How to build an F450 Drone (Quadcopter).
So, you’ve decided to build a drone, now what? Although it can seem like a challenge, the basics of building a drone are not as intimidating once you get into it. Building a drone from the ground up has many benefits. YOU can choose what you want to build it for, whether you are building just to zoom around, race, or are taking incredible video! This guide is based on the F450 frame but ultimately can be applied to all sizes with a few modifications to the frame, motors/props and battery. In the end you will have a drone customized for exactly what you want it at a much lower cost with the satisfaction of building it yourself, and furthermore, how to build a quadcopter with GPS guidance that is simple to fly and capable of flying as far as you can see for incredible pictures and video.
Before we get into all that, first you must ask yourself what kind of drone you are building. At this point you should start to plan how this will all come together on a frame that is well balanced with a low center of gravity.
Complete Drone Parts List.
Power Distribution board- https://www.rcmoment.com/p-rm4973.html
ESC SimonK 30A- https://www.altitudehobbies.com/products/emax-simonk-series-30a-esc-for-multi-rotor?variant=21176037212219¤cy=USD&utm_campaign=gs-2018-11-09&utm_source=google&utm_medium=smart_campaign
Motor 2212 (2 clockwise, 2 counter clockwise- https://www.robotdigg.com/product/711/DJI-2212-brushless-drone-motor?gclid=CjwKCAiAlO7uBRANEiwA_vXQ-7fBWn6PnJWn5292dppWvI2KGqfnWd2h7DYEnFmv1VL2jaI1EZ_mpRoC3c4QAvD_BwE
Flight Controller- https://www.amazon.com/Naza-M-Multi-Rotor-Flight-Controller-Include/dp/B00PA7W380/ref=sr_1_1_sspa?keywords=Naza+M+Lite&qid=1574876591&s=toys-and-games&sr=1-1-spons&psc=1&smid=ASGD8FQJR7XYN&spLa=ZW5jcnlwdGVkUXVhbGlmaWVyPUEzVjk2WkY3MkFYUFlCJmVuY3J5cHRlZElkPUEwNzc3MDg4MlBONkVNVURKRExKSSZlbmNyeXB0ZWRBZElkPUEwNTc1OTM5MUFYUkRJUjc2NEhIJndpZGdldE5hbWU9c3BfYXRmJmFjdGlvbj1jbGlja1JlZGlyZWN0JmRvTm90TG9nQ2xpY2s9dHJ1ZQ==
Transmitter FrSKY Taranis Q x7- https://www.frsky-rc.com/product/taranis-q-x7-2/
Receiver FrSKY LR9- https://www.getfpv.com/frsky-l9r-long-range-receiver-9-12-non-telemetry.html
Battery Lip 3S 30-50C and Lipo Charger- https://www.horizonhobby.com/spektrum-smart-technology-/111v-5000mah-30c-3s-hardcase%3A-ic3-p-spmx50003s30h3
Battery Connectors- Depends on your preference, I used Traxxas connectors for my build.
Camera-Mobius HD- https://www.mobius-actioncam.com/
Props (2 clockwise, 2 counter clock, 10 inch)- https://www.amazon.com/RAYCorp%C2%AE-Propellers-Quality-Quadcopter-Multirotors/dp/B01CJMJ886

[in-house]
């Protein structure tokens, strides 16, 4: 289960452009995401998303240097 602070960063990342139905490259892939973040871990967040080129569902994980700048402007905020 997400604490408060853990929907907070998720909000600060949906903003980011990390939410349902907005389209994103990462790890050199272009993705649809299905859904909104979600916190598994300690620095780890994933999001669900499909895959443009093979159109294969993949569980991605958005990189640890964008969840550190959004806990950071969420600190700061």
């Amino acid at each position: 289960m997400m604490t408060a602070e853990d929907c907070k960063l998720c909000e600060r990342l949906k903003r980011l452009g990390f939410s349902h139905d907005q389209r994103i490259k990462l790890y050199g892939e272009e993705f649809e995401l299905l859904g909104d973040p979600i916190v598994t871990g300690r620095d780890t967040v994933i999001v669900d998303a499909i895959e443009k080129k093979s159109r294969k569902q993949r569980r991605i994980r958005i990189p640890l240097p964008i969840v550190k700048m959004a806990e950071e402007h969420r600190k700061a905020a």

Okay you made it this far and your mind is content on building a drone. After researching, planning, and gathering the supplies, it’s time to get to it.
The first thing to do is assemble the new frame. Most likely the frame came in a flat box and will require assembling. My build utilizes the “dead Cat” design as wanted to build a drone with a wide camera angle off the front. This version is more difficult to balance, and I recommend going with a more traditional quad frame.
Power Distribution Board (PDB).
You will need to get out your soldering iron and solder on whatever battery connector type you have chosen, I went with Traxxas connectors just for ease of use and that is what my charger is set up for. Solder the connector before you mount the board, (you won’t have much room to work once all the other wires are soldered). Be sure you locate the “BATT” port on the PDB and solder the connector, red to positive and black to negative. I used a capacitor between my battery connection to help reduce electrical noise, this is not essential especially if this is your first build. If it’s easier for you and do not want to mess around with soldering the right connector on your battery, use the style connector that came on your battery and purchase the male connector separately.
Mount your power distribution board (PDB) on your frame, for best results use rubber standoffs and mount with screws to the frame. This will reduce vibration and catastrophic failure.
Mount The Motors.
The motors I purchased needed to have the connectors soldered. This was a little bit painful as you must solder 3 wires for each motor (these will plug into the ESC’s). Once you have everything soldered go ahead and mount the motors. While doing this you need to be sure where the “front” is and mount your motors accordingly. In the correct configuration. See Betalights Quad Diagram here paying attention to clockwise vs counterclockwise rotation, you should have ordered 2 of each type.
Electronic Speed Controller (ESC’s).
Once the motors are installed the next step is to mount the ESC’s. I chose to mount them under the arms using strong double-sided tape and wrapping them with Electrical tape. Once the motors are connected you can also use heat shrink tubing to cover the connectors to isolate them from each other to avoid shorting out.
The Fun Stuff.
Okay, now you have the battery connector, Motors and ESC’s connected. Now its time for the guts. Find the ports on the PDB that have + and – signs, the boards I used were not labeled with output voltage. Go ahead and solder each of the ESC’s to the closet corresponding port on the PDB. Red to positive, Black to negative.